A recent survey of people’s experiences of the credit crunch and its effect on their mental health showed important differences between people who had been affected by the credit crunch, e.g. by increased debt, income reduced, job lost or at risk, etc., compared to those who had not been.(75) They were:
The results from the Board’s 2008 Health and Wellbeing Survey compared to the 2005 results, show a slight increase in the proportion of the population reporting poor mental health, 14% with a GHQ-12 score of four or more.(17)
National figures on patient contacts with NHS services associated with mental health conditions provide a mixed picture:
It should be noted that the aforementioned trends and changes represent relatively small changes in trajectories, may be short-lived and may be quite unrelated to the impact of the financial crisis.
ECONOMIC IMPACTS AND ORGANISATION RESPONSES
It is worth bearing in mind that analysis of previous recessions shows a lag in improvements in unemployment once the economy has returned to positive growth. An ONS report notes that after the 1990s recession, it took over six years for the rates and levels of unemployment to fall back to pre-recession levels.(77)
At present, the size of the public and service sector may have insulated many of the local authorities in Greater Glasgow and Clyde from the worst aspects of the current economic downturn. This may not continue when cuts in UK public spending are made in order to reduce the gap between tax revenues and public spending.
In Glasgow, the Council’s economic departments have taken a “proactive approach” to managing and ameliorating the worst consequences of the economic downturn and the Council has announced a 10-point framework for economic regeneration.(78) The city has a well established infrastructure of support for those most vulnerable to the recession. Glasgow Works, the local regeneration agencies, social economy organisations and the work started by Equal Access have shown a level of joint working that should ensure any potential effect of the recession will not be worse for most marginalized communities, as was the case in the
past. Glasgow, as a result, may be better placed to benefit from UK-wide initiatives, such as the Future Jobs Fund. Glasgow’s position may also be protected by infrastructural improvement projects that are in development, including the M74 extension, the Clyde Gateway development, the International Financial Services District and related Commonwealth Games investment.(53)
In addition, the Council has provided support for low paid staff through their commitment to pay the Scottish Living Wage of £7 an hour to all their staff, resulting in a pay increase for almost 700 staff. Several other city authorities (Oxford, Preston, and Greater London) have similar packages. In London there is evidence that the living wage has contributed labour-cost savings through reduced absenteeism and turnover and workers have become more efficient and productive as they feel more valued.(79)
Health Service impacts and responses
CH(C)P report, Box 1, a wide range of impacts on their services and residents associated with the financial crisis:
|Box 1 – Comments provided by CH(C)Ps on some of the impacts of the financial crisis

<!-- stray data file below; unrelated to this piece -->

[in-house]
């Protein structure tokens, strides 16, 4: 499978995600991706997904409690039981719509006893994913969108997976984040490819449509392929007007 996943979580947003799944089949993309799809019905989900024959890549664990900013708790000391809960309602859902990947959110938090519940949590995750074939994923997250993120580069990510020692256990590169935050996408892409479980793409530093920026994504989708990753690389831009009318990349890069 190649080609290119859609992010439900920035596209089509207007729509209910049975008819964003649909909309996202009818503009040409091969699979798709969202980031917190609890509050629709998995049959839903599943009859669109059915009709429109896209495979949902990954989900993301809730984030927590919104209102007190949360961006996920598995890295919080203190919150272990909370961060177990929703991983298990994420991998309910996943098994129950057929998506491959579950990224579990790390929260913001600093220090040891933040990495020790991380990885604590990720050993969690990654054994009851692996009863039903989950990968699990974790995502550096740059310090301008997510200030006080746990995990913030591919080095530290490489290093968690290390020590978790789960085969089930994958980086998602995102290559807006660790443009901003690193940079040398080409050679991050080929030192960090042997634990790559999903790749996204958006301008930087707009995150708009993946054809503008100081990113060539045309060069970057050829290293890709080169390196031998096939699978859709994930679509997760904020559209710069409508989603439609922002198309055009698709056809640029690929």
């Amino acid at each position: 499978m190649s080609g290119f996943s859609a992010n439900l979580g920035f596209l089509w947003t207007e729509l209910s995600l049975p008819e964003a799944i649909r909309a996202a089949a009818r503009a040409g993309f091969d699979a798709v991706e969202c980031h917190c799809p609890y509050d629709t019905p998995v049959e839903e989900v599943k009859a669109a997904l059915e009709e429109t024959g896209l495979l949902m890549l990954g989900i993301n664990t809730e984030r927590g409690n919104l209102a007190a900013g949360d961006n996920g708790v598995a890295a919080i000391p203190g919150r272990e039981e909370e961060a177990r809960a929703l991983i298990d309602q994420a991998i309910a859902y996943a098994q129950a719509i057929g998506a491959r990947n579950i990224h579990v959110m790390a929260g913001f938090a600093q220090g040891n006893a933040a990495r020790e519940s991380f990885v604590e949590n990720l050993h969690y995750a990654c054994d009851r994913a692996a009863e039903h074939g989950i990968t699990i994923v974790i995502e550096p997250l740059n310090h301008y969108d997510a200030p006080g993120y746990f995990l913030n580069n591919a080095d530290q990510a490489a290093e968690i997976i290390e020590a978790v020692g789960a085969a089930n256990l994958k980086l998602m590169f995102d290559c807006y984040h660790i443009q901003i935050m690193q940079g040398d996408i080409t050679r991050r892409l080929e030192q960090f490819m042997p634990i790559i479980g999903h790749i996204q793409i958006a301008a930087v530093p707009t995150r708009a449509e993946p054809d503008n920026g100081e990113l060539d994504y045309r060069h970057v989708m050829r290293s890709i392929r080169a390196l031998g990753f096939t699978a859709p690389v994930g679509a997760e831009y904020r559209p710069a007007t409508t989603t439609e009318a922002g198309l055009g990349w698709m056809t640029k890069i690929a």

(source: informal survey by Bruce Whyte, July 2009)
|Less resources impacting on community health projects and a wide range of voluntary organisations delivering services… (in at least one area) the slowdown in land sales is inhibiting plans developed by the Council, CH(C)P and partners to invest in area regeneration….. increased demand for financial inclusion services… general increase in indebtedness… Keep Well referrals to Money Matters have increased…. perceived increase in the number of people coming to drop-in mental health services who have lost their jobs or are about to….. anecdotal evidence from housing associations that people in new categories have been falling into rent
arrears e.g. construction workers… employability services face greater challenges given the loss of jobs, particularly in motivating addiction clients or others who may be in poverty groups….. staff requesting extra hours due to partners becoming unemployed… a general decrease in the uptake of eye examinations (possibly due to lack of awareness of free NHS eye care), a decrease in private purchases and an increase in reglazes/ downgrading…. more patients / clients are claiming expenses for attending appointments or are requesting domiciliary podiatry visits… people giving up on gym memberships as a means of saving income…. some
evidence of NHS dental practices being busier as people who have been laid off get their NHS treatment whilst on benefits….. social care demands have increased with rises in contacts related to welfare rights, social work advice and housing support and advice.
Many existing services are already well set-up to respond to the sorts of issues that are emerging in this recession. The Bridging Services set up in each CH(C)P area in Glasgow are a good example. These services were developed to meet an increasing demand for employability services for people referred from health and social care services, who are likely to have been longer term unemployed and present with health or social care support needs. Additionally, Bridging Services aim to provide ease of access to employability services for health and social care staff making referrals. Significant resources have been invested in developing these
services to the current stage and they are a valuable asset in the city.
More generally, CH(C)Ps are responding to the impact of the economic crisis in various ways. Actions taken include:
It is clear that many voluntary sector organisations are suffering due to funding cuts and reduced revenue. Volunteering, however, can be very beneficial, especially if you have become unemployed or are socially excluded in other ways.(81)
PUBLIC HEALTH MESSAGES
The implications of this period of financial crisis for health are debatable, partly because the length and depth of the recession is still uncertain and because of its differing timing and impact on different sectors of the economy. However, we know that there have been short-term impacts, such as the rise in unemployment, reduced employment opportunities, rises in personal debt, increased mental distress related to the crisis, and that longer-term impacts are likely.
PRIORITIES FOR ACTION
The priorities for action proposed below are intended to strengthen our understanding of the crisis and to provide a coordinated local response to its social, economic and health impact: